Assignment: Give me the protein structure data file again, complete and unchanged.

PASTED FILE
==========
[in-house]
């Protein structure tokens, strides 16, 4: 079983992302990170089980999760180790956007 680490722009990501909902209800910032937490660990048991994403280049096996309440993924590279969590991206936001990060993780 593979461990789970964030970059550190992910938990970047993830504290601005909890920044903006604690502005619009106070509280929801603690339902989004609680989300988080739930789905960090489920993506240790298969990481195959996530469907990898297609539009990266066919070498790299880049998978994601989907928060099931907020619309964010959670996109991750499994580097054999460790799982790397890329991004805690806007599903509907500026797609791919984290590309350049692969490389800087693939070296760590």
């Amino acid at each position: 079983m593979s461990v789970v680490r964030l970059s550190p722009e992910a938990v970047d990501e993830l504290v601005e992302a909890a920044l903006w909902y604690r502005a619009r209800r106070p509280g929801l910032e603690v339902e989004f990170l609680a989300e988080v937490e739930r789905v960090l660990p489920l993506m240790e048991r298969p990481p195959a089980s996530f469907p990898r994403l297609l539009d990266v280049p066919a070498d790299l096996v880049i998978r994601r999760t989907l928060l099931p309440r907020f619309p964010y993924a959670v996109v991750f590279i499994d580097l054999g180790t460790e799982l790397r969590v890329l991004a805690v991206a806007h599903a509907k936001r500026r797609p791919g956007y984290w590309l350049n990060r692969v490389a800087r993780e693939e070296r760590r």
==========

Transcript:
[in-house]
């Protein structure tokens, strides 16, 4: 079983992302990170089980999760180790956007 680490722009990501909902209800910032937490660990048991994403280049096996309440993924590279969590991206936001990060993780 593979461990789970964030970059550190992910938990970047993830504290601005909890920044903006604690502005619009106070509280929801603690339902989004609680989300988080739930789905960090489920993506240790298969990481195959996530469907990898297609539009990266066919070498790299880049998978994601989907928060099931907020619309964010959670996109991750499994580097054999460790799982790397890329991004805690806007599903509907500026797609791919984290590309350049692969490389800087693939070296760590």
């Amino acid at each position: 079983m593979s461990v789970v680490r964030l970059s550190p722009e992910a938990v970047d990501e993830l504290v601005e992302a909890a920044l903006w909902y604690r502005a619009r209800r106070p509280g929801l910032e603690v339902e989004f990170l609680a989300e988080v937490e739930r789905v960090l660990p489920l993506m240790e048991r298969p990481p195959a089980s996530f469907p990898r994403l297609l539009d990266v280049p066919a070498d790299l096996v880049i998978r994601r999760t989907l928060l099931p309440r907020f619309p964010y993924a959670v996109v991750f590279i499994d580097l054999g180790t460790e799982l790397r969590v890329l991004a805690v991206a806007h599903a509907k936001r500026r797609p791919g956007y984290w590309l350049n990060r692969v490389a800087r993780e693939e070296r760590r």